The COVID-19 pandemic and the slump in commodity prices will affect the inflow of remittances to Georgia as some of the key remittances sending countries such as Italy, Russia, the United States, have been strongly impacted, says the World Bank.
Remittances are an important source of income for households in Georgia and the COVID-19 shock will reduce these inflows. It will be important to ensure that these vulnerable groups are covered by the government’s crisis-response measures while working to further reduce the costs and time required to receive remittances," said World Bank Regional Director for the South Caucasus, Sebastian Molineus.
Russia, Italy and Greece were the largest remittance senders in Georgia in March 2020, according to the National Bank of Georgia.
Georgia received $25.39 million from Russia, $17.31 million from Italy and $16.24 million from Greece.
Overall, Georgia received $125.9 million from abroad last month, which is 9 per cent less than the amount in March 2019.
Remittances have been growing in Georgia since 2016 and exceeded 10 per cent of gross domestic product (GDP) in recent years, reflecting stronger inflows from the European Union and Israel. Transfers from abroad are an important source of income for Georgian citizens, with almost 20 per cent of households reporting receiving money from relatives living abroad in 2019, says the World Bank.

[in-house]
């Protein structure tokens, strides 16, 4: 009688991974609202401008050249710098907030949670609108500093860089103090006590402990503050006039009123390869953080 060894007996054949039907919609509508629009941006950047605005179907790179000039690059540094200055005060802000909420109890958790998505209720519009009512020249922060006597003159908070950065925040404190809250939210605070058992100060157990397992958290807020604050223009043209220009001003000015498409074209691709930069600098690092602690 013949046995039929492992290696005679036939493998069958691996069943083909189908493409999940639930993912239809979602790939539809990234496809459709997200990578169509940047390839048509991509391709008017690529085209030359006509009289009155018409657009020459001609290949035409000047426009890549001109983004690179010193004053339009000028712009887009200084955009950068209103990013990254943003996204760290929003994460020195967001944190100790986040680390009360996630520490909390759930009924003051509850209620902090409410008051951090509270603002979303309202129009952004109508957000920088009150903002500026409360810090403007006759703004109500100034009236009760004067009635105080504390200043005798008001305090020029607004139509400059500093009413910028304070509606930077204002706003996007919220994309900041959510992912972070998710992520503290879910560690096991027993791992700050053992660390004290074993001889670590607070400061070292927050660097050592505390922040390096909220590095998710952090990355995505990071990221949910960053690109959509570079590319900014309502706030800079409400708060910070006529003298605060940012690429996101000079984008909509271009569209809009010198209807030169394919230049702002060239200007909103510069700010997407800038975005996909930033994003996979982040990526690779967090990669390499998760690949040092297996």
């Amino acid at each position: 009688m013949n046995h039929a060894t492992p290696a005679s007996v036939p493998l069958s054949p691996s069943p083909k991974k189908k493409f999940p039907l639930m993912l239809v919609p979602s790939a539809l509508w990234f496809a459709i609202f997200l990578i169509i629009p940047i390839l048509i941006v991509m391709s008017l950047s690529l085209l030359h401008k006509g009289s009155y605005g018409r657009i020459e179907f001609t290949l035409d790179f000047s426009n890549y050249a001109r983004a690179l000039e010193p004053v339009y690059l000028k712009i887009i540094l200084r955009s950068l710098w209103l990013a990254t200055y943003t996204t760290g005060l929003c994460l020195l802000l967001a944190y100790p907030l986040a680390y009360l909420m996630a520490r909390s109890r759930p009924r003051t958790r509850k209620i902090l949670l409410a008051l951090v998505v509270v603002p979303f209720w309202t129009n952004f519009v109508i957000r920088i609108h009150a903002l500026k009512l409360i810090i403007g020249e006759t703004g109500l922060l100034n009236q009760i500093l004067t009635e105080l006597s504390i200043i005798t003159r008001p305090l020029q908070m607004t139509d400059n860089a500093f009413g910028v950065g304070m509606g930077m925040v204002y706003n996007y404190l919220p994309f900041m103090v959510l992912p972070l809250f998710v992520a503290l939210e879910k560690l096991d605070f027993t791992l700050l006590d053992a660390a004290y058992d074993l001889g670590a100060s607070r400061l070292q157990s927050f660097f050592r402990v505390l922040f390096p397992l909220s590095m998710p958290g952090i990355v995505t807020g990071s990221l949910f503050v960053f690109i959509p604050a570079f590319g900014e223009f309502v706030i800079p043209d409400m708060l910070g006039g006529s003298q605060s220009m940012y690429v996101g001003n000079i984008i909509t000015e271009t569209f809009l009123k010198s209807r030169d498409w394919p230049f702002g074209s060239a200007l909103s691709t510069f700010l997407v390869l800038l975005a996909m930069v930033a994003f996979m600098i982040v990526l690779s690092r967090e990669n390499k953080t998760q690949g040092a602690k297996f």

Remittances are a vital source of income for developing countries. The ongoing economic recession caused by COVID-19 is taking a severe toll on the ability to send money home and makes it all the more vital that we shorten the time to recovery for advanced economies. Remittances help families afford food, healthcare, and basic needs. We are working to keep remittance channels open and safeguard the poorest communities’ access to these most basic needs", said World Bank Group President David Malpass.
The World Bank says that global remittances are projected to decline sharply by about 20 per cent in 2020 due to the economic crisis induced by the COVID-19 pandemic and shutdown.